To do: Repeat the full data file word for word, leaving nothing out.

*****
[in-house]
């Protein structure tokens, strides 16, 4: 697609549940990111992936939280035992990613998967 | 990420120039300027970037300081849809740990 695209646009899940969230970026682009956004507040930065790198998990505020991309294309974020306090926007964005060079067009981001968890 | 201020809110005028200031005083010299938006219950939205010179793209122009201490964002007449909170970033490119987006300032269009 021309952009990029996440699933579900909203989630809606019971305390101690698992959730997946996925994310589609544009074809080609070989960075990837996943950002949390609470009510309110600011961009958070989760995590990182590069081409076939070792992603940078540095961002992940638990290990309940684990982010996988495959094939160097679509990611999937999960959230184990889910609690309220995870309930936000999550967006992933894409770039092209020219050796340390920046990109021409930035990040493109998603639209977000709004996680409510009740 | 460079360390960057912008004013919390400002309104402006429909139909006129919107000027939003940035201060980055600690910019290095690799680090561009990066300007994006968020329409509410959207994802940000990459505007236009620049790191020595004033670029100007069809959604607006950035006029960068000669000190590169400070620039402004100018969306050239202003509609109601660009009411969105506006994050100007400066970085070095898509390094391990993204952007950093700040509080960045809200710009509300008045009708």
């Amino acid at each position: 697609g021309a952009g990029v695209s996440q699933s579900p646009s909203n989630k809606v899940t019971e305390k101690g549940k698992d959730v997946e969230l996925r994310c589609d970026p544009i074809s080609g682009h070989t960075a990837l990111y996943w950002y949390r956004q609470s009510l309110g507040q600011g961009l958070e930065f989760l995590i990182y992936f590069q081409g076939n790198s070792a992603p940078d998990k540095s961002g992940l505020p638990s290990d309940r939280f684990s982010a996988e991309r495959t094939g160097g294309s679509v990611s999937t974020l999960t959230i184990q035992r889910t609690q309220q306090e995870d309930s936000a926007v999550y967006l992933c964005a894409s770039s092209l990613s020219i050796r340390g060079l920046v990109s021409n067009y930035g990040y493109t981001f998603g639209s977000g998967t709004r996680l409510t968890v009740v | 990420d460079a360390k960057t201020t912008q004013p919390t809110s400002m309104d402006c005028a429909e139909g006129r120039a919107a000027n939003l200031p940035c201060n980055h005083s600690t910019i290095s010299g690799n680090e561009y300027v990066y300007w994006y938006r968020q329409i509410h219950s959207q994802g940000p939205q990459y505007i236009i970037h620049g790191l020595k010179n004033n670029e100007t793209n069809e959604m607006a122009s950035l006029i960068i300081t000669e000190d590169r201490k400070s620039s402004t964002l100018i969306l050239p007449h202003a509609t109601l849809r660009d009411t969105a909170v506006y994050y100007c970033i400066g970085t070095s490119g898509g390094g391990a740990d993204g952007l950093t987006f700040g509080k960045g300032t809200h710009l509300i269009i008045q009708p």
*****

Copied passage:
[in-house]
């Protein structure tokens, strides 16, 4: 697609549940990111992936939280035992990613998967 | 990420120039300027970037300081849809740990 695209646009899940969230970026682009956004507040930065790198998990505020991309294309974020306090926007964005060079067009981001968890 | 201020809110005028200031005083010299938006219950939205010179793209122009201490964002007449909170970033490119987006300032269009 021309952009990029996440699933579900909203989630809606019971305390101690698992959730997946996925994310589609544009074809080609070989960075990837996943950002949390609470009510309110600011961009958070989760995590990182590069081409076939070792992603940078540095961002992940638990290990309940684990982010996988495959094939160097679509990611999937999960959230184990889910609690309220995870309930936000999550967006992933894409770039092209020219050796340390920046990109021409930035990040493109998603639209977000709004996680409510009740 | 460079360390960057912008004013919390400002309104402006429909139909006129919107000027939003940035201060980055600690910019290095690799680090561009990066300007994006968020329409509410959207994802940000990459505007236009620049790191020595004033670029100007069809959604607006950035006029960068000669000190590169400070620039402004100018969306050239202003509609109601660009009411969105506006994050100007400066970085070095898509390094391990993204952007950093700040509080960045809200710009509300008045009708």
């Amino acid at each position: 697609g021309a952009g990029v695209s996440q699933s579900p646009s909203n989630k809606v899940t019971e305390k101690g549940k698992d959730v997946e969230l996925r994310c589609d970026p544009i074809s080609g682009h070989t960075a990837l990111y996943w950002y949390r956004q609470s009510l309110g507040q600011g961009l958070e930065f989760l995590i990182y992936f590069q081409g076939n790198s070792a992603p940078d998990k540095s961002g992940l505020p638990s290990d309940r939280f684990s982010a996988e991309r495959t094939g160097g294309s679509v990611s999937t974020l999960t959230i184990q035992r889910t609690q309220q306090e995870d309930s936000a926007v999550y967006l992933c964005a894409s770039s092209l990613s020219i050796r340390g060079l920046v990109s021409n067009y930035g990040y493109t981001f998603g639209s977000g998967t709004r996680l409510t968890v009740v | 990420d460079a360390k960057t201020t912008q004013p919390t809110s400002m309104d402006c005028a429909e139909g006129r120039a919107a000027n939003l200031p940035c201060n980055h005083s600690t910019i290095s010299g690799n680090e561009y300027v990066y300007w994006y938006r968020q329409i509410h219950s959207q994802g940000p939205q990459y505007i236009i970037h620049g790191l020595k010179n004033n670029e100007t793209n069809e959604m607006a122009s950035l006029i960068i300081t000669e000190d590169r201490k400070s620039s402004t964002l100018i969306l050239p007449h202003a509609t109601l849809r660009d009411t969105a909170v506006y994050y100007c970033i400066g970085t070095s490119g898509g390094g391990a740990d993204g952007l950093t987006f700040g509080k960045g300032t809200h710009l509300i269009i008045q009708p």